How To Introduce Your Kids To Your New Dog
Your kids have been asking you for months, and you finally gave in. You decided to buy your first family dog. It’s a big decision, especially if your family has never had a pet to take care of. Before you bring your new dog home to meet your family, it’s important to decide how you plan to introduce your kids to the new pet. The following tips will help you prepare for the introduction, and will also help you develop a general game plan for living with your new four-legged family member.
Make Sure The Dog You Choose Has Been Around Children Before
When picking the right dog for your family, it’s important to find one that you can be sure will be comfortable around your children. Children—especially if they are under the age of 5—can be loud and a little rambunctious around pets. If you’re saving a dog from a shelter, you should ask about the behavioral history of the dog you are considering taking home with you. Most shelters do their best to provide as much information about the dog’s history as possible. It will take a bit of time for your new dog to become comfortable with new surroundings in general, but if you find out a dog has had problems being around children in the past, you might consider looking for a different dog that will mesh more easily with your family.
If you’re buying a puppy, you obviously won’t be able to ask as many questions about behavior as you can with older dogs, but you can look for a dog within a breed that is known to be family-friendly. For a few family-friendly breed recommendations, click here.
Talk To Your Children About The Responsibilities That Come With Having a Dog
Kids need to know that pets are not toys. Before you introduce your children to the new family dog, you should spend time teaching them about the responsibilities associated with pet ownership. Teach your younger children that dogs are not like stuffed animals, and can’t be roughly handled. Teach your older children about doggie chores, like feeding them, cleaning up after them in the yard, bathing them, and walking them.
Supervise The Interaction
When the big day finally arrives and you are ready to introduce your new pet to your family, make sure you are intentional about supervising the interaction. Your children will likely be very excited, and so will your dog. To avoid accidents or play that is too rough, you should be involved with family playtime with the dog, especially if you brought home a new puppy. During this time, teach your older children how to respect your new dog. Teach your younger children how to pet nicely, and help them understand what actions might scare the dog.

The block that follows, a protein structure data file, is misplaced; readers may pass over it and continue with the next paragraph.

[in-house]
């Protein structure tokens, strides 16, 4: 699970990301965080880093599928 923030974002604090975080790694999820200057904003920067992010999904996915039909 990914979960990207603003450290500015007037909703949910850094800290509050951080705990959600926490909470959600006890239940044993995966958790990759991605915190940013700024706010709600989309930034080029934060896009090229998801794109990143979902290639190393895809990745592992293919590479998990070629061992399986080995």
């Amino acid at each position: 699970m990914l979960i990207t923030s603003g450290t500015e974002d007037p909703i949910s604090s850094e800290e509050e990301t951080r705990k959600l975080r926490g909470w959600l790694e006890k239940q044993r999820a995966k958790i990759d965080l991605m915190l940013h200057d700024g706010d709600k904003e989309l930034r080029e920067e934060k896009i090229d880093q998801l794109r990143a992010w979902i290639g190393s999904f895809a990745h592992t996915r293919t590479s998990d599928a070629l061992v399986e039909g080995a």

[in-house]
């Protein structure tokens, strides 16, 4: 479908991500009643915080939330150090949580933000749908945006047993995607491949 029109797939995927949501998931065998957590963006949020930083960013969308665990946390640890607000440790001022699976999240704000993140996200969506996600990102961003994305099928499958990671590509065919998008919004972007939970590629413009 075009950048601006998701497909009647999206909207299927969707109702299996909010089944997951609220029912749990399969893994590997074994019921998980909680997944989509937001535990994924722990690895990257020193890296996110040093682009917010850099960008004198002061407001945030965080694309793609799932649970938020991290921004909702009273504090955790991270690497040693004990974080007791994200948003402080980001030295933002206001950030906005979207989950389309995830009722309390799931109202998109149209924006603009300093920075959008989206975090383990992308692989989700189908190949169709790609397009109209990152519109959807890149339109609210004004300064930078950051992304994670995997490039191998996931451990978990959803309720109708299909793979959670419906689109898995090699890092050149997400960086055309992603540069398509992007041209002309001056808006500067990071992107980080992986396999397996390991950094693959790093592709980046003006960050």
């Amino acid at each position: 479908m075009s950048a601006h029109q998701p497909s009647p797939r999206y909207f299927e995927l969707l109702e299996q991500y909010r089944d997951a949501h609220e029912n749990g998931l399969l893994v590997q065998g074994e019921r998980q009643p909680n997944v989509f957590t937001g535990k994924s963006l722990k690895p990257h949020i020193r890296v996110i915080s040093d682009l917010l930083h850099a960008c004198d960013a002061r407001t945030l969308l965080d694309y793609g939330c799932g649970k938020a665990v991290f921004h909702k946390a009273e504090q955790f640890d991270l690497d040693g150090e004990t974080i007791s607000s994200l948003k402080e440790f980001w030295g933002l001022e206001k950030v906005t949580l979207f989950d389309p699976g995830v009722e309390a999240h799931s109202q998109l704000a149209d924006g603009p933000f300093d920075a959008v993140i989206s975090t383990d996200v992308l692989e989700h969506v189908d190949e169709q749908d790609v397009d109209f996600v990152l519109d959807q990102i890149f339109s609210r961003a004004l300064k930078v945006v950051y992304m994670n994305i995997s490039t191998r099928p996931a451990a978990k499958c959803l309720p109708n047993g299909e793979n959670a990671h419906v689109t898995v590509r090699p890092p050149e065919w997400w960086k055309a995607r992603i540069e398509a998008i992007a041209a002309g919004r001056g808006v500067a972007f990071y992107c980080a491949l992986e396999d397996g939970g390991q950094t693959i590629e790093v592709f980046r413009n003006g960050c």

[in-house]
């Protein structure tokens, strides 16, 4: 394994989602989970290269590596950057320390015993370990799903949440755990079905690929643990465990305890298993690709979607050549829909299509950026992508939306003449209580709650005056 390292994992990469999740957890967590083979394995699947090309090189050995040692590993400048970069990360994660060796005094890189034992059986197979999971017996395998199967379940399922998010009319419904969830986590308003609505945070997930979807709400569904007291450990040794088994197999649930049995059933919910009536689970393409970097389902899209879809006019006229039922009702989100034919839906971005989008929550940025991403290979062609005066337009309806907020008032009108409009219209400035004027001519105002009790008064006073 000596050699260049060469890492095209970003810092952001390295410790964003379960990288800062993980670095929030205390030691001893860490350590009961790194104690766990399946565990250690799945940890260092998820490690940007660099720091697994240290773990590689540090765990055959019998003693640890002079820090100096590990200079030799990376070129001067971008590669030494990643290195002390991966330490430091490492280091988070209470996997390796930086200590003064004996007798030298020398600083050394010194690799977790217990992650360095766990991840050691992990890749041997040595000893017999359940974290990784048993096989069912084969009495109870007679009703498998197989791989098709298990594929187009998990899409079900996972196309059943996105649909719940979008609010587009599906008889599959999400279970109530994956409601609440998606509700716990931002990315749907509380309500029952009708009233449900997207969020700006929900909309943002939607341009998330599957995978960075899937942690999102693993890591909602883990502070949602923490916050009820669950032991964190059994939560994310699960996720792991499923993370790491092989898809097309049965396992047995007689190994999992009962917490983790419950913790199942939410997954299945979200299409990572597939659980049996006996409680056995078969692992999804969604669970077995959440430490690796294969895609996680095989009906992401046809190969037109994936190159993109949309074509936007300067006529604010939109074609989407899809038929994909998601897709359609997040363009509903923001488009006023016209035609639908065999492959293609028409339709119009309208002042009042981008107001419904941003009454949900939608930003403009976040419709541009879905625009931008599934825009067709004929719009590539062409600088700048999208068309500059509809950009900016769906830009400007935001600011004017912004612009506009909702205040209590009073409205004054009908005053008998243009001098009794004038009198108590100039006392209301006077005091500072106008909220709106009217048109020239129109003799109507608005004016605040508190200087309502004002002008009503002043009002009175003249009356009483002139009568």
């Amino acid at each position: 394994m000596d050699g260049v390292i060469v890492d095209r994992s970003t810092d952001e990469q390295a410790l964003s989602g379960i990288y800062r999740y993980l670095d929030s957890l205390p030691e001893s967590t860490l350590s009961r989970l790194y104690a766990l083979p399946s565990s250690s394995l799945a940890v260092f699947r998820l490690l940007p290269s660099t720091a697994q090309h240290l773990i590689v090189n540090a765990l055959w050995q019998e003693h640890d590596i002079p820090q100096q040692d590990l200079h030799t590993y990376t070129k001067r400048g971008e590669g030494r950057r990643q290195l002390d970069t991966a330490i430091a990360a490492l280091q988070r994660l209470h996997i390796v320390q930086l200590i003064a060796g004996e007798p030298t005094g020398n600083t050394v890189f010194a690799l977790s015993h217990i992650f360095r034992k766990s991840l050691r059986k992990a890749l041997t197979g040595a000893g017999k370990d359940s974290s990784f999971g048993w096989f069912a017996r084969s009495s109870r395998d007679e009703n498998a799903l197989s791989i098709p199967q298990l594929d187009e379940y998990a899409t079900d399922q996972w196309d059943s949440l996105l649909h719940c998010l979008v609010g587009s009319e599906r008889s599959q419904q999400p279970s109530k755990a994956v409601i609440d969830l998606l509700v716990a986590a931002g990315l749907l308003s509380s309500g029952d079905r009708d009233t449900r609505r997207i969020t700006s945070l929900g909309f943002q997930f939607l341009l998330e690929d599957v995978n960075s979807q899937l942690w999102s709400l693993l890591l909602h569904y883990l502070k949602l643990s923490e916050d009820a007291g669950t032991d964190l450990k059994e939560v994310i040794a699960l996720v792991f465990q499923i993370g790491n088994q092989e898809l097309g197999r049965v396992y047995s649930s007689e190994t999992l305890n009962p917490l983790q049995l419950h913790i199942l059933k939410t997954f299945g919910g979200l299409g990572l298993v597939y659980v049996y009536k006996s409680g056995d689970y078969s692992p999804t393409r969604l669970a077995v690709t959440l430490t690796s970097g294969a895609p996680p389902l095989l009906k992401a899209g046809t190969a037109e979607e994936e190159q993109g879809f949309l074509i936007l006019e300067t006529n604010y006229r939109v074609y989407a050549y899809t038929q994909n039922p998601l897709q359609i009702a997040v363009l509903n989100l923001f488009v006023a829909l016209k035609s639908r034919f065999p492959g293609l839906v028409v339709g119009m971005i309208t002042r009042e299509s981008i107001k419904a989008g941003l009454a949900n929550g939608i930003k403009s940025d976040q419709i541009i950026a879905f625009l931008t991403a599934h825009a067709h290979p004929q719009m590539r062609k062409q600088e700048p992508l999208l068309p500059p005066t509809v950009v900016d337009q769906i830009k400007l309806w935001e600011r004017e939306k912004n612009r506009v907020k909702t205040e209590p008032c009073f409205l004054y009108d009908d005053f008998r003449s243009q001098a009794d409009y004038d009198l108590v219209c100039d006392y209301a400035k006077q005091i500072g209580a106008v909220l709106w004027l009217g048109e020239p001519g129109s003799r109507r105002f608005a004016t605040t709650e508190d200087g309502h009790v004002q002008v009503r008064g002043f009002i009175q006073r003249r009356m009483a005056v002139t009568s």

If you are introducing a puppy or dog to a newborn, take a look at this article. It offers great tips on initial baby/dog interaction.
Allow For Rest Time
The first few days your dog spends with you and your family can be a little overwhelming for them. Remember: everything and everyone in your home is new to your dog. Your new dog needs to have a healthy balance of playtime and rest time. Your children also need to be aware of the importance of this balance. They will likely want to spend a lot of time with your new puppy or dog, so take time to help them understand that dogs need naps and quiet time too.
If you have a baby in your home, dog experts recommend you establish boundaries for your dog. You should condition your dog to recognize an invisible barrier in front of the door to the baby nursery. Teach your dog that he or she is not allowed to cross the barrier without your permission. This will help ensure that no unwanted or unsupervised baby/dog interactions occur while your dog is exploring your home. You can also establish similar boundaries for other rooms or areas in your house if desired.
Reward Your Dog
During the introduction process, your dog deserves to be rewarded for good behavior. Taking time to encourage calm behavior and obedience early on will save you a lot of headaches down the road. It can be easy to focus primarily on your children during this process, but try not to forget about your dog. They also need attention and praise from you.
Let Your Children Help You Train
As you begin to train your new dog, consider involving your older children in the process. Not only does it help reinforce the idea that with a new dog comes responsibilities, but it will also help teach the dog that your children are higher than they are in the social hierarchy of your family. You should work with your children on training your dog to practice good behavior. Help them teach your dog to take treats gently from hands, walk without pulling, refrain from jumping, and other “good behavior” practices.
The Safety of Your Children Comes First
Deciding to bring home a dog for your family is an exciting step to take. When it comes down to it though, it’s essential that you remember the safety of your children comes first. If your introduction doesn’t go well and your dog and children are having a hard time getting along (to the point where their safety is in jeopardy), you may need to consider finding an alternative home for the pet. Before doing so however, you should try to take your dog to obedience classes or a specialist to see if the problems can be resolved. Shelters across the country are overloaded with pets that have no homes, so avoid giving up your dog if possible.